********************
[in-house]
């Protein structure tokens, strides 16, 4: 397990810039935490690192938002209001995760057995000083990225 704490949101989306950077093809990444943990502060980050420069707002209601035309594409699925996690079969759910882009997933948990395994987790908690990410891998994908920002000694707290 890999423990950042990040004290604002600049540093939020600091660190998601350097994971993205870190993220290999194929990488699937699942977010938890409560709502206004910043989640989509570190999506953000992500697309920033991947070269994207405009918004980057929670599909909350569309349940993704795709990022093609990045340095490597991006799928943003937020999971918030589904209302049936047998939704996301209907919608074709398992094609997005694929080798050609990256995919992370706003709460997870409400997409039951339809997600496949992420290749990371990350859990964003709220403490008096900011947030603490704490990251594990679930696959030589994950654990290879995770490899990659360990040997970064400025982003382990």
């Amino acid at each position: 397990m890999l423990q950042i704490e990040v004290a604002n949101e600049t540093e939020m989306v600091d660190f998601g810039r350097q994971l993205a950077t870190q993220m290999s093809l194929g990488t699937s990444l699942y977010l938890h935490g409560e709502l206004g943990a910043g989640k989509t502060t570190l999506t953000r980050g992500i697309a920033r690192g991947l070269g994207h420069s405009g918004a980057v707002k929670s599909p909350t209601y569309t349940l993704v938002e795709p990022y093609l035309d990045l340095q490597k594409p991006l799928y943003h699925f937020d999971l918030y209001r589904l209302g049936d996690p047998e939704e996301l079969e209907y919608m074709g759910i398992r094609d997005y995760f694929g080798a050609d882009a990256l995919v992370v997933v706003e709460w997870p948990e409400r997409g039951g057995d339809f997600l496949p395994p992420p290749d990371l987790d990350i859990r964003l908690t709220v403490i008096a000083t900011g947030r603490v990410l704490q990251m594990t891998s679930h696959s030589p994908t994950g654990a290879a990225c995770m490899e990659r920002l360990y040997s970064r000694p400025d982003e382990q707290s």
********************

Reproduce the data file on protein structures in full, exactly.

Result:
[in-house]
């Protein structure tokens, strides 16, 4: 397990810039935490690192938002209001995760057995000083990225 704490949101989306950077093809990444943990502060980050420069707002209601035309594409699925996690079969759910882009997933948990395994987790908690990410891998994908920002000694707290 890999423990950042990040004290604002600049540093939020600091660190998601350097994971993205870190993220290999194929990488699937699942977010938890409560709502206004910043989640989509570190999506953000992500697309920033991947070269994207405009918004980057929670599909909350569309349940993704795709990022093609990045340095490597991006799928943003937020999971918030589904209302049936047998939704996301209907919608074709398992094609997005694929080798050609990256995919992370706003709460997870409400997409039951339809997600496949992420290749990371990350859990964003709220403490008096900011947030603490704490990251594990679930696959030589994950654990290879995770490899990659360990040997970064400025982003382990």
């Amino acid at each position: 397990m890999l423990q950042i704490e990040v004290a604002n949101e600049t540093e939020m989306v600091d660190f998601g810039r350097q994971l993205a950077t870190q993220m290999s093809l194929g990488t699937s990444l699942y977010l938890h935490g409560e709502l206004g943990a910043g989640k989509t502060t570190l999506t953000r980050g992500i697309a920033r690192g991947l070269g994207h420069s405009g918004a980057v707002k929670s599909p909350t209601y569309t349940l993704v938002e795709p990022y093609l035309d990045l340095q490597k594409p991006l799928y943003h699925f937020d999971l918030y209001r589904l209302g049936d996690p047998e939704e996301l079969e209907y919608m074709g759910i398992r094609d997005y995760f694929g080798a050609d882009a990256l995919v992370v997933v706003e709460w997870p948990e409400r997409g039951g057995d339809f997600l496949p395994p992420p290749d990371l987790d990350i859990r964003l908690t709220v403490i008096a000083t900011g947030r603490v990410l704490q990251m594990t891998s679930h696959s030589p994908t994950g654990a290879a990225c995770m490899e990659r920002l360990y040997s970064r000694p400025d982003e382990q707290s």